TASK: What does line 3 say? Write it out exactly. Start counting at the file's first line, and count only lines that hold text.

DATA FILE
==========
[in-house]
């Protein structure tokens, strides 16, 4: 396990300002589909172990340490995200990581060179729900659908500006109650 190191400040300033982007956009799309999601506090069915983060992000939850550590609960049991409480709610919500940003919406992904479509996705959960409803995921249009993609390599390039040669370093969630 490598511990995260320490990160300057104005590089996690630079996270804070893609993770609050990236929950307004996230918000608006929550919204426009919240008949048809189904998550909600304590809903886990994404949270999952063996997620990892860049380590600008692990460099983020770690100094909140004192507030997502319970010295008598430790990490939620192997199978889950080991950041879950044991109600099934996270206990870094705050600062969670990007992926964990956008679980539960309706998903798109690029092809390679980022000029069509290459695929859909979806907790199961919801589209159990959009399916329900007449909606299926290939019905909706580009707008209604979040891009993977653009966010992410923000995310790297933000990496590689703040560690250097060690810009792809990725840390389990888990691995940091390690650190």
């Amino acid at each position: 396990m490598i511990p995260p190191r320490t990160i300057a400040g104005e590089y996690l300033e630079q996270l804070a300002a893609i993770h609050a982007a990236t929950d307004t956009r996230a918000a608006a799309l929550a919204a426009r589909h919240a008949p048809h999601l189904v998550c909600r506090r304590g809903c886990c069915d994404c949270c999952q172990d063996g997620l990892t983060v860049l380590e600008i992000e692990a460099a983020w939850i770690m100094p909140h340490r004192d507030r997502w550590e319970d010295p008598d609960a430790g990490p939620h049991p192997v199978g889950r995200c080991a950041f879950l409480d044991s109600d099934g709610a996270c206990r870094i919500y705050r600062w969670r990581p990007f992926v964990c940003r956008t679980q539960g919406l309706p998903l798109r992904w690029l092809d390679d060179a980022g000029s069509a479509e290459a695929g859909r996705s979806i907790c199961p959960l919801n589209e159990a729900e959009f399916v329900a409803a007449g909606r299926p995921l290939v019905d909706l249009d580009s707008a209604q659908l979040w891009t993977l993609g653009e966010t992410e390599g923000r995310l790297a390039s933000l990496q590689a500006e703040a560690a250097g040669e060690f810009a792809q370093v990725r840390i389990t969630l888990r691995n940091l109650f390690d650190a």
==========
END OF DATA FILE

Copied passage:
């Amino acid at each position: 396990m490598i511990p995260p190191r320490t990160i300057a400040g104005e590089y996690l300033e630079q996270l804070a300002a893609i993770h609050a982007a990236t929950d307004t956009r996230a918000a608006a799309l929550a919204a426009r589909h919240a008949p048809h999601l189904v998550c909600r506090r304590g809903c886990c069915d994404c949270c999952q172990d063996g997620l990892t983060v860049l380590e600008i992000e692990a460099a983020w939850i770690m100094p909140h340490r004192d507030r997502w550590e319970d010295p008598d609960a430790g990490p939620h049991p192997v199978g889950r995200c080991a950041f879950l409480d044991s109600d099934g709610a996270c206990r870094i919500y705050r600062w969670r990581p990007f992926v964990c940003r956008t679980q539960g919406l309706p998903l798109r992904w690029l092809d390679d060179a980022g000029s069509a479509e290459a695929g859909r996705s979806i907790c199961p959960l919801n589209e159990a729900e959009f399916v329900a409803a007449g909606r299926p995921l290939v019905d909706l249009d580009s707008a209604q659908l979040w891009t993977l993609g653009e966010t992410e390599g923000r995310l790297a390039s933000l990496q590689a500006e703040a560690a250097g040669e060690f810009a792809q370093v990725r840390i389990t969630l888990r691995n940091l109650f390690d650190a």